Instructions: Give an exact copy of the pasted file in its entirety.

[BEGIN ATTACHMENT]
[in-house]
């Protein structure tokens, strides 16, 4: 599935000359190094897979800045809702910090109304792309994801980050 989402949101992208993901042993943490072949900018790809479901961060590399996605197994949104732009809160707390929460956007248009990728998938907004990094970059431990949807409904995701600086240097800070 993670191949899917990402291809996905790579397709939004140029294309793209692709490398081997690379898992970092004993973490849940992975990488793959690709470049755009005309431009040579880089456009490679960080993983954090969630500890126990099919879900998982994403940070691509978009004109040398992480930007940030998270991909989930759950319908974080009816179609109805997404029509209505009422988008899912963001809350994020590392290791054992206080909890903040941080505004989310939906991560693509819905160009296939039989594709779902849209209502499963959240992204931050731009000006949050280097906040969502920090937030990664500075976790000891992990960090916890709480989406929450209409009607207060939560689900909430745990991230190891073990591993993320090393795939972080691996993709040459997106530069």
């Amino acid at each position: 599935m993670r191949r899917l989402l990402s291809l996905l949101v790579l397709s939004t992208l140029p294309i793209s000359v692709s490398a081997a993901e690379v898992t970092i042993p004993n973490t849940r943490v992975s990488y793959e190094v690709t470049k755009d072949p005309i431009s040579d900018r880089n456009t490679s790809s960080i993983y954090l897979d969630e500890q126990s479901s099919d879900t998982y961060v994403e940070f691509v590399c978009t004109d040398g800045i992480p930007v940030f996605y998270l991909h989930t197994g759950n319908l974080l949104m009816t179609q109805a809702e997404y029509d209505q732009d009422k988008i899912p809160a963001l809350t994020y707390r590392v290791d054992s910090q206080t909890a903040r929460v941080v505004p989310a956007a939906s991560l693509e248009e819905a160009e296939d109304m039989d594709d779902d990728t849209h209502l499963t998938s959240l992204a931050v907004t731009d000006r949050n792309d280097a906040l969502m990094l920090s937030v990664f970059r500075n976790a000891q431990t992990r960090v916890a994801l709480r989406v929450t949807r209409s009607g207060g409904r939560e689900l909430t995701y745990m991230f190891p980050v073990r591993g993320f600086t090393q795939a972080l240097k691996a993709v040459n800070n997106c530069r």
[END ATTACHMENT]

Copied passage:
[in-house]
């Protein structure tokens, strides 16, 4: 599935000359190094897979800045809702910090109304792309994801980050 989402949101992208993901042993943490072949900018790809479901961060590399996605197994949104732009809160707390929460956007248009990728998938907004990094970059431990949807409904995701600086240097800070 993670191949899917990402291809996905790579397709939004140029294309793209692709490398081997690379898992970092004993973490849940992975990488793959690709470049755009005309431009040579880089456009490679960080993983954090969630500890126990099919879900998982994403940070691509978009004109040398992480930007940030998270991909989930759950319908974080009816179609109805997404029509209505009422988008899912963001809350994020590392290791054992206080909890903040941080505004989310939906991560693509819905160009296939039989594709779902849209209502499963959240992204931050731009000006949050280097906040969502920090937030990664500075976790000891992990960090916890709480989406929450209409009607207060939560689900909430745990991230190891073990591993993320090393795939972080691996993709040459997106530069």
């Amino acid at each position: 599935m993670r191949r899917l989402l990402s291809l996905l949101v790579l397709s939004t992208l140029p294309i793209s000359v692709s490398a081997a993901e690379v898992t970092i042993p004993n973490t849940r943490v992975s990488y793959e190094v690709t470049k755009d072949p005309i431009s040579d900018r880089n456009t490679s790809s960080i993983y954090l897979d969630e500890q126990s479901s099919d879900t998982y961060v994403e940070f691509v590399c978009t004109d040398g800045i992480p930007v940030f996605y998270l991909h989930t197994g759950n319908l974080l949104m009816t179609q109805a809702e997404y029509d209505q732009d009422k988008i899912p809160a963001l809350t994020y707390r590392v290791d054992s910090q206080t909890a903040r929460v941080v505004p989310a956007a939906s991560l693509e248009e819905a160009e296939d109304m039989d594709d779902d990728t849209h209502l499963t998938s959240l992204a931050v907004t731009d000006r949050n792309d280097a906040l969502m990094l920090s937030v990664f970059r500075n976790a000891q431990t992990r960090v916890a994801l709480r989406v929450t949807r209409s009607g207060g409904r939560e689900l909430t995701y745990m991230f190891p980050v073990r591993g993320f600086t090393q795939a972080l240097k691996a993709v040459n800070n997106c530069r």